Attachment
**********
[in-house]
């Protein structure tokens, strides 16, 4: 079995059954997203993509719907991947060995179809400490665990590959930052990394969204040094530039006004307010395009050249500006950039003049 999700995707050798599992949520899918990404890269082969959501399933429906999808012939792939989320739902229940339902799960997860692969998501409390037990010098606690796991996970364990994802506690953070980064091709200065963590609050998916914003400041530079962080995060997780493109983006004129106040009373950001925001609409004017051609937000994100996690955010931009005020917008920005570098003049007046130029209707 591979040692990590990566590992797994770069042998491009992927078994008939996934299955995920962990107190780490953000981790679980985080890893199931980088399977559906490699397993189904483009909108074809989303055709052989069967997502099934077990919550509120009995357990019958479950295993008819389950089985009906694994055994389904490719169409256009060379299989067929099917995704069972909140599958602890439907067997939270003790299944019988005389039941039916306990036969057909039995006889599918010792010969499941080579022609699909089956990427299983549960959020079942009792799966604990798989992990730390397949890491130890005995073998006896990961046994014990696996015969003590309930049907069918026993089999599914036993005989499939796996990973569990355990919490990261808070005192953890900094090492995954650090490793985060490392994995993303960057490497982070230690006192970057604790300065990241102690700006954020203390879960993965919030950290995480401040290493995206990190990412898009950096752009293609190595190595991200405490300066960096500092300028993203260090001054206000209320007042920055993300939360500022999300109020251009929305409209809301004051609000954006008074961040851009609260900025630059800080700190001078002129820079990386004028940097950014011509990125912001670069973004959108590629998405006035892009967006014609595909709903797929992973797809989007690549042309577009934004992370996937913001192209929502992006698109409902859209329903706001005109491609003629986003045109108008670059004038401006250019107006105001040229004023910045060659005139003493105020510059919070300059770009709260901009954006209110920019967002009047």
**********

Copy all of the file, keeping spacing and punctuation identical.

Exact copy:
[in-house]
């Protein structure tokens, strides 16, 4: 079995059954997203993509719907991947060995179809400490665990590959930052990394969204040094530039006004307010395009050249500006950039003049 999700995707050798599992949520899918990404890269082969959501399933429906999808012939792939989320739902229940339902799960997860692969998501409390037990010098606690796991996970364990994802506690953070980064091709200065963590609050998916914003400041530079962080995060997780493109983006004129106040009373950001925001609409004017051609937000994100996690955010931009005020917008920005570098003049007046130029209707 591979040692990590990566590992797994770069042998491009992927078994008939996934299955995920962990107190780490953000981790679980985080890893199931980088399977559906490699397993189904483009909108074809989303055709052989069967997502099934077990919550509120009995357990019958479950295993008819389950089985009906694994055994389904490719169409256009060379299989067929099917995704069972909140599958602890439907067997939270003790299944019988005389039941039916306990036969057909039995006889599918010792010969499941080579022609699909089956990427299983549960959020079942009792799966604990798989992990730390397949890491130890005995073998006896990961046994014990696996015969003590309930049907069918026993089999599914036993005989499939796996990973569990355990919490990261808070005192953890900094090492995954650090490793985060490392994995993303960057490497982070230690006192970057604790300065990241102690700006954020203390879960993965919030950290995480401040290493995206990190990412898009950096752009293609190595190595991200405490300066960096500092300028993203260090001054206000209320007042920055993300939360500022999300109020251009929305409209809301004051609000954006008074961040851009609260900025630059800080700190001078002129820079990386004028940097950014011509990125912001670069973004959108590629998405006035892009967006014609595909709903797929992973797809989007690549042309577009934004992370996937913001192209929502992006698109409902859209329903706001005109491609003629986003045109108008670059004038401006250019107006105001040229004023910045060659005139003493105020510059919070300059770009709260901009954006209110920019967002009047």